Israeli BDS activist detained by internal security upon entering the country

Posted: December 21st, 2010 | Author: | Filed under: In the News, The Left | Tags: , , , , , | 1 Comment »

Matan Cohen was informed he is classified as ‘a suspect of hostile terrorist activity’; he was released after three hours

Israeli activist Matan Cohen was detained by Israel’s internal security agency (ISA, or ‘Shabak’ in Hebrew) at Israel’s international airport yesterday. According to Cohen, his belongings were searched, and he was informed by a policeman that he is considered “a suspect of hostile terrorist activity.” (מוחשד פח”ע)

Cohen, 22, lost his sight in one eye five years ago after being shot by soldiers in an unarmed demonstration against the Separation Wall. He is active in the BDS movement and was one of the four protesters who heckled PM Binyamin Netanyahu during a speech in New Orleans (a video of the incident can be seen here).

Yesterday, Cohen returned to Israeli for the winter vacation. According to his report, two security people waited for him outside the plane and escorted him to passport control. Later, he was taken by a policeman to a side room, where he was held for three hours. Cohen was told by police that his detention was an order from the ISA.

“I wasn’t interrogated and wasn’t charged with anything,” said Cohen in a phone conversation. “They searched my stuff and then asked me to sign a form, on which it was written that I am ‘a suspect of hostile terrorist activity.’” Cohen says that he was told that this sentence doesn’t relate to a specific charge, but rather is a permanent status, determined by the ISA.

“In the past, I’ve gone through special interrogations before boarding planes, but I was never detained upon entering Israel,” said Cohen. “I feel this has to do with my activity in the BDS. I know of international activists who were questioned or denied entry to Israel because of BDS activity. Perhaps it [the detention] had also to do with New Orleans.”

Related Stories:

Israeli activist Jonathan Pollack might face 3-6 months in prison

Israel’s Security Agency holds warning talks with activists


The rabbis’ racist letter: many words, little action

Posted: December 16th, 2010 | Author: | Filed under: In the News, racism, The Right | Tags: , , , , , , , | 2 Comments »

While public figures in Israel condemned the latest rabbinical Fatwa against renting homes to Arabs, little to no action was taken against its authors. Also, some secular Jewish communities are introducing their own version of the racist letter

Almost two weeks passed since dozens of Israeli rabbis – most of them civil servants, working for Israeli municipalities –signed a letter forbidding renting homes to Arabs. During this period, strong condemnations for the letter were heard from public figures, but little action was taken against the rabbis themselves.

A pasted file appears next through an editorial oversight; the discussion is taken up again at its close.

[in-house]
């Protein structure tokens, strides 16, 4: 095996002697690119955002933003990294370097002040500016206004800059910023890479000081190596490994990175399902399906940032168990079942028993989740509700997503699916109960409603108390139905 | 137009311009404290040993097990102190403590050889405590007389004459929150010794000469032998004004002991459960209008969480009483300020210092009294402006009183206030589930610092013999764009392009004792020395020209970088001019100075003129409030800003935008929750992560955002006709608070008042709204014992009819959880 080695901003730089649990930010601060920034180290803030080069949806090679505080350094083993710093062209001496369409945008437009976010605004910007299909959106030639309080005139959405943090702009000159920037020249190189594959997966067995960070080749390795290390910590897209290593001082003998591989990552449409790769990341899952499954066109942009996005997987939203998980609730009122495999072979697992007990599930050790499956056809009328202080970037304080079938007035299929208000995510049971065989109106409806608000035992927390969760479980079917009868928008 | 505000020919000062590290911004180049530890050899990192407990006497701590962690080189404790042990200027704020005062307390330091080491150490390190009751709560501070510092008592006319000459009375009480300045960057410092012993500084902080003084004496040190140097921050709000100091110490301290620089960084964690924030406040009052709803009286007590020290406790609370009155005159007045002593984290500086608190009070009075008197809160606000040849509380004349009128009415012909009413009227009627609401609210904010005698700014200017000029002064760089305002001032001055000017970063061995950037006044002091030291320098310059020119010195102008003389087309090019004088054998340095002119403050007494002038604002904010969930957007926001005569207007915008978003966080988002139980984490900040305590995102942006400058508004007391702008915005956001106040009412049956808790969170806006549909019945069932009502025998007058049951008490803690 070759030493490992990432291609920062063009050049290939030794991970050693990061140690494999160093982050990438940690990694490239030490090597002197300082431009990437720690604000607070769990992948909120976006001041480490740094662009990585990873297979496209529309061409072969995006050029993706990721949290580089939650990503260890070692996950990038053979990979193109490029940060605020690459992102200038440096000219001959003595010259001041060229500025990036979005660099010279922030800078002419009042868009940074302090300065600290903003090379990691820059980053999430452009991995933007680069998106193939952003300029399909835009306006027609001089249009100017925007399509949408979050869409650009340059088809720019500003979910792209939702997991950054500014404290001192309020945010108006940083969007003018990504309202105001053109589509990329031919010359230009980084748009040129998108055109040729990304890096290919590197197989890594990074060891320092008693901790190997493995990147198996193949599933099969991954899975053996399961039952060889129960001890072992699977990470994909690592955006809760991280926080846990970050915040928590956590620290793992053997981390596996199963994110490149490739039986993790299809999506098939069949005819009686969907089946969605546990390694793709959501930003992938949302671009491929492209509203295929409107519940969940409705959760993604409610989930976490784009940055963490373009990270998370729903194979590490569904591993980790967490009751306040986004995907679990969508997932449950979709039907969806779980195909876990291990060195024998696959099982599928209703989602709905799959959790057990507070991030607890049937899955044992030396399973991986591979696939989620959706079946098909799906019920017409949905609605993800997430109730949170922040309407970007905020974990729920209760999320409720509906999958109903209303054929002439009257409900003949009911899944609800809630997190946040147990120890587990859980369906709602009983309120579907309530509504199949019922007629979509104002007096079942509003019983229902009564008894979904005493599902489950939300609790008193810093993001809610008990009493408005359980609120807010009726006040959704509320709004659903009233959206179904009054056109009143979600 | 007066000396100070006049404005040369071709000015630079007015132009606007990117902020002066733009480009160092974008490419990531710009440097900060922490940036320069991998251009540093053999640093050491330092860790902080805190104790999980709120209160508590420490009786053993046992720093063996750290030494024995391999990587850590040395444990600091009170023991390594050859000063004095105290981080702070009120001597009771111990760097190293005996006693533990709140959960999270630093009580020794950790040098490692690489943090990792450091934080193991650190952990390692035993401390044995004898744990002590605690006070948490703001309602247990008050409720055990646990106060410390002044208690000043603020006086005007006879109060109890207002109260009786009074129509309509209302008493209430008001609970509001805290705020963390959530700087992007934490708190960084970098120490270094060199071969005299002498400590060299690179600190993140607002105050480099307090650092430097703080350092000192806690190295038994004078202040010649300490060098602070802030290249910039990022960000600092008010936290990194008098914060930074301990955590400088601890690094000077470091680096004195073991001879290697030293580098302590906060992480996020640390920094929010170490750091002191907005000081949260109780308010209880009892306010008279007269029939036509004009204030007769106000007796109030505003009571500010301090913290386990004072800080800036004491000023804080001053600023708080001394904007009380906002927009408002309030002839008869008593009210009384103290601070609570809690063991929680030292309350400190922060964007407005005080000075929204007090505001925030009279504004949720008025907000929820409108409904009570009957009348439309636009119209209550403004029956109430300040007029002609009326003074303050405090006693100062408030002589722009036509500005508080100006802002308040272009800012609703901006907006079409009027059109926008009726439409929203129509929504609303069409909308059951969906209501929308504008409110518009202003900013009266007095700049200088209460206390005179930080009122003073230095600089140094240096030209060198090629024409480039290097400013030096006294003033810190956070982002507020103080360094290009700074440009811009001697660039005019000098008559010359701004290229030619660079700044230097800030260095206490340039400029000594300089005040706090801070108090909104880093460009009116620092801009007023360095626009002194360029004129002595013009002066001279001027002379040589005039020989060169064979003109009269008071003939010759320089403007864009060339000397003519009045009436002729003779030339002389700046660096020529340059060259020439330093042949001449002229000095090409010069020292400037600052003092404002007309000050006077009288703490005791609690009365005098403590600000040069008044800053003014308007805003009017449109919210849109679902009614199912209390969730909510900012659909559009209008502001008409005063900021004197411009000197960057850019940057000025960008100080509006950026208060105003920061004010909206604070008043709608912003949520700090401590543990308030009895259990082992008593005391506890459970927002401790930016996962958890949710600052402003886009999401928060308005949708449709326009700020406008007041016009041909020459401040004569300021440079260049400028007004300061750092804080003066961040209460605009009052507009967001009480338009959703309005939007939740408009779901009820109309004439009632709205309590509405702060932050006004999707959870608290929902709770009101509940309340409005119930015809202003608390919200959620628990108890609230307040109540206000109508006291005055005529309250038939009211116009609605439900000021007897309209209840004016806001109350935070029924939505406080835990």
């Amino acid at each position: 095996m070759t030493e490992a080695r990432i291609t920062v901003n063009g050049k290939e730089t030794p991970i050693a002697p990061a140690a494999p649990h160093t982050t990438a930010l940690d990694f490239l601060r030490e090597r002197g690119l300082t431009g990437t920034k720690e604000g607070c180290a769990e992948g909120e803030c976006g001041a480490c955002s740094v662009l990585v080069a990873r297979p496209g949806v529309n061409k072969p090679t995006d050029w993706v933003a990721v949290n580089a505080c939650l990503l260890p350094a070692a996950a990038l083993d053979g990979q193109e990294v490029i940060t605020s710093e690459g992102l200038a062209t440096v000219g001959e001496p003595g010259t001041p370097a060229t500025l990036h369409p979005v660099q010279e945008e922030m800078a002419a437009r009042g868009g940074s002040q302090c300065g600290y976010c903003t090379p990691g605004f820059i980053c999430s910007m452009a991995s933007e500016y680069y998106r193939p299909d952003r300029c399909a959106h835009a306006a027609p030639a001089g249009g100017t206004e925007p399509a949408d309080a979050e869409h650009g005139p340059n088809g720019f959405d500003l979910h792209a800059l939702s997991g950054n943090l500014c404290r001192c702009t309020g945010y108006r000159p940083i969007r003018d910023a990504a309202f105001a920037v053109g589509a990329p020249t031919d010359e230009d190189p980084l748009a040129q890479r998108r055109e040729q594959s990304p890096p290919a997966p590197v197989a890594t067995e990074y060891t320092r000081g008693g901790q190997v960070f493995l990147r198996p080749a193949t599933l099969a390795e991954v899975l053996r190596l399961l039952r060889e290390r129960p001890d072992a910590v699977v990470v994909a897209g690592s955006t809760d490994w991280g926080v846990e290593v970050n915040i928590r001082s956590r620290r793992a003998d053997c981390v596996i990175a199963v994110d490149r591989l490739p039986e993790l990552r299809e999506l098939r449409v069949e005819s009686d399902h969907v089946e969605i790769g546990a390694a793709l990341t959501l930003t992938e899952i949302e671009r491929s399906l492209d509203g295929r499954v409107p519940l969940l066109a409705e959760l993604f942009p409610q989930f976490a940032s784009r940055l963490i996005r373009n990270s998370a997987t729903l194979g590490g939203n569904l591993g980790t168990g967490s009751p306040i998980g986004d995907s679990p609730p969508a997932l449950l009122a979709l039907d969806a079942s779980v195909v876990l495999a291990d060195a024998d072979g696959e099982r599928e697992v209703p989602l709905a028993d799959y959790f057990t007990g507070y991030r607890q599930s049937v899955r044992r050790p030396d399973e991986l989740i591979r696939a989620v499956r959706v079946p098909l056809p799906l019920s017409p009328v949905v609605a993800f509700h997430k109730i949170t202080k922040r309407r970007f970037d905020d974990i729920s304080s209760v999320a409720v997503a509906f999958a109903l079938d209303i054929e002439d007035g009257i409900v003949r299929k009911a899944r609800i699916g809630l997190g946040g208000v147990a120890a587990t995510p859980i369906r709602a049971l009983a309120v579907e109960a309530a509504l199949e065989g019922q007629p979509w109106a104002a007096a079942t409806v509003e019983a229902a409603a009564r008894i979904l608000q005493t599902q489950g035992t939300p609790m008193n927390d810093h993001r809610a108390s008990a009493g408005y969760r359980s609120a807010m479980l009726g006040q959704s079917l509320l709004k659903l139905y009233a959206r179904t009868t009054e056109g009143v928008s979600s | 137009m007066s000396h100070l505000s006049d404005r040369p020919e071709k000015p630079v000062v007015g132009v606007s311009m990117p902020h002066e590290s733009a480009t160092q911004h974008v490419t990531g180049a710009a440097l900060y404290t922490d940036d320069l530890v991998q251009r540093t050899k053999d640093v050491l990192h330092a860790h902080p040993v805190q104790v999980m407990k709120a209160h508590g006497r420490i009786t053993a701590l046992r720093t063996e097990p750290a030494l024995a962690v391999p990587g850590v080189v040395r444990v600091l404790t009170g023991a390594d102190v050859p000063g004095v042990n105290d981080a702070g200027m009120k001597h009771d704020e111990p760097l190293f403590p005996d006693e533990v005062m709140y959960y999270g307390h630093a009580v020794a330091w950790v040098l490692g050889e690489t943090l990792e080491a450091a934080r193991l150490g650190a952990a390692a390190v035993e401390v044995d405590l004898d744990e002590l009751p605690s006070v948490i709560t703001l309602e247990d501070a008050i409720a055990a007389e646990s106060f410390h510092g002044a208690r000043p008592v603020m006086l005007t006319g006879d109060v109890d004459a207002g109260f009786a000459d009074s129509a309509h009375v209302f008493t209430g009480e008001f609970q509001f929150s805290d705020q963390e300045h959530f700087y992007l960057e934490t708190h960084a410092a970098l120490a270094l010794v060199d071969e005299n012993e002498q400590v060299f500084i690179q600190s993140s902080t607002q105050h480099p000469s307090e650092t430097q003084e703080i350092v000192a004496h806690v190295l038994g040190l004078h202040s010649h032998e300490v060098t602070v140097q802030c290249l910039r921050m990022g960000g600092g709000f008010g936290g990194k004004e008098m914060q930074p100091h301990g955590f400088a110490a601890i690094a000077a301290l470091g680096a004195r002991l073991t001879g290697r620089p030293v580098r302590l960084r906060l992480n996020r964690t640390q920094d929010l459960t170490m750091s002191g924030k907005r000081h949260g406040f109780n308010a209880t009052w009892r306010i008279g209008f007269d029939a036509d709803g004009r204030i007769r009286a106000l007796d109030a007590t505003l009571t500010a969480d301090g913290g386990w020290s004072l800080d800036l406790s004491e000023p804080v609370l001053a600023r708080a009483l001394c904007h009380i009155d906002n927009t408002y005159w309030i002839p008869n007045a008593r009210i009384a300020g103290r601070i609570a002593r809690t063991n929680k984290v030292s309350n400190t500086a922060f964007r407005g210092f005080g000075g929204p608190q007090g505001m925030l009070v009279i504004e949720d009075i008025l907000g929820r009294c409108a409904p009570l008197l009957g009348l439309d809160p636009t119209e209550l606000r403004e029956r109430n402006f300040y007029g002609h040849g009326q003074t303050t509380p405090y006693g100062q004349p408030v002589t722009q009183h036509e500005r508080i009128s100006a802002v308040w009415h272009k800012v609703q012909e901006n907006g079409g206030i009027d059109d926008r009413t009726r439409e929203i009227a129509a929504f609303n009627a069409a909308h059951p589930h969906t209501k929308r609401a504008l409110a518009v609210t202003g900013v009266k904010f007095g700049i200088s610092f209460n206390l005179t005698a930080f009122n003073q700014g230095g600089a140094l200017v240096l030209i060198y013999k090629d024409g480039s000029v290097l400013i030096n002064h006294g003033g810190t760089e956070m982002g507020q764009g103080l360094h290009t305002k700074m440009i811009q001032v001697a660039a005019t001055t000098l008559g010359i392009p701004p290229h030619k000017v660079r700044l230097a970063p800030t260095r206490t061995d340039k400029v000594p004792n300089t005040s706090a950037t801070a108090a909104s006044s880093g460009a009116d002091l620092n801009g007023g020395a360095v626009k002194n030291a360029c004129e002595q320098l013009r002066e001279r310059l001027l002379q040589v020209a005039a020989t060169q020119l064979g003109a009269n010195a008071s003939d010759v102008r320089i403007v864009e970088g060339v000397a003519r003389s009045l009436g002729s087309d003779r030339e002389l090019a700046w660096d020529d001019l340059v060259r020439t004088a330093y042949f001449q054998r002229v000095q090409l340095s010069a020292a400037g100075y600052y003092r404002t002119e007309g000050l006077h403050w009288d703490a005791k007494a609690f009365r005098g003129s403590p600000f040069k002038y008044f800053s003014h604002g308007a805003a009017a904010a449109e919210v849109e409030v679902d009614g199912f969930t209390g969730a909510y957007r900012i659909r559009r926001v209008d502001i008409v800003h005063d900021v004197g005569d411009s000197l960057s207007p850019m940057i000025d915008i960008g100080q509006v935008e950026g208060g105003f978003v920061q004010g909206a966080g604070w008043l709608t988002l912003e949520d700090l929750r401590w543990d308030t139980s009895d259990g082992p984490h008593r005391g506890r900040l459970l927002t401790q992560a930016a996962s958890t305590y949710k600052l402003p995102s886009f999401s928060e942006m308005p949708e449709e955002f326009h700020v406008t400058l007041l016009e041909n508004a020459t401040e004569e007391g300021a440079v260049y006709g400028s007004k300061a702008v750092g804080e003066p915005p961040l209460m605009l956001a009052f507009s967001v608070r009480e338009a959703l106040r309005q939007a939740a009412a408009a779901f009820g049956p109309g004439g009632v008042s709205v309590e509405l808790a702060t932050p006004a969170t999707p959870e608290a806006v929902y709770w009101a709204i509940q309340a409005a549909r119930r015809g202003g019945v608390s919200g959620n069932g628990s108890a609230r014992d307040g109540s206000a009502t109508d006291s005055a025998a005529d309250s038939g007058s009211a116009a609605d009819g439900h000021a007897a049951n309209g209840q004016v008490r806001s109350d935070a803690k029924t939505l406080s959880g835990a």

Prime Minister Binyamin Netanyahu spoke against the letter, and so did Knesset Speaker Reuven Rivlin (Likud) and President Shimon Peres. Two very important religious figures – the Ashkenazi leader Rabbi Yosef Shalom Elyashiv and Rabbi Ovadia Yosef of Shas – condemned the letter. As a result, at least three of the signing Rabbis withdrew their names from it.

Several Jewish research institutes, most of them left-leaning, published an ad on Haaretz against the letter. Many rabbis and 900 hundreds former Yeshiva students signed public letters opposing the racist nature of the rabbis’ ruling. The Israeli Bar Association issued a condemning statement.

These were positive developments that proved that there are still many Israelis that would stand up against racism and hate. We shouldn’t ignore their voice or downplay its importance.

Another encouraging sign was the response the rabbis’ letter got from the American Jewish community. Some 500 rabbis signed a public petition - issued by the New Israel Fund – condemning the letter. This initiative got good media coverage in Israel, including a half-page article on yesterday’s Yedioth Ahronoth.

The problem is that so far, no concrete action was taken against the rabbis who signed the letter (with the exception of the Government Attorney that, under some public pressure, ordered his office to examine whether the rabbis violated a law forbidding racist incitement). With no official action, the nature of the letter remains in the sphere of the legitimate public debate – something that’s similar to discussing the pros and cons of rape.

When public officials announce that renting apartments to Arab citizens is forbidden – and that Jewish communities should outcast those renting homes to Arabs – action is the only solution. It’s not the time for political calculations. In such a moment, real leadership sends the Civil Guard to escort and protect the members of the minority under threat.

So far, Israeli leaders – including Labor party, which insists on staying in this government – fail this test.

The danger of inaction is clear: it makes racism a legitimate political choice (adopted by most of the Jewish public, according to a recent poll). Already, someone opened a hotline for Jews who want to report people who rent Apartments to Arabs (I encourage readers to jam it with made-up information; the number is 0522258183). The result: hundreds more rabbis have added their names to the letter, and there are even reports on a “soft” version of the letter - one which will enable more to sign it.

What’s even worse is that you could also hear voices in the center saying things along the lines of “I don’t support the letter, but…”. Such claim is made in a bizarre op-ed on Haaretz today by Ruth Gavizon, the former head of the Association for Civil Rights in Israel who turned into a neo-Zionist. While condemning the racist tones of the rabbis’ letter, Gavizon frames it within “a legitimate debate” over the notion of separate communities: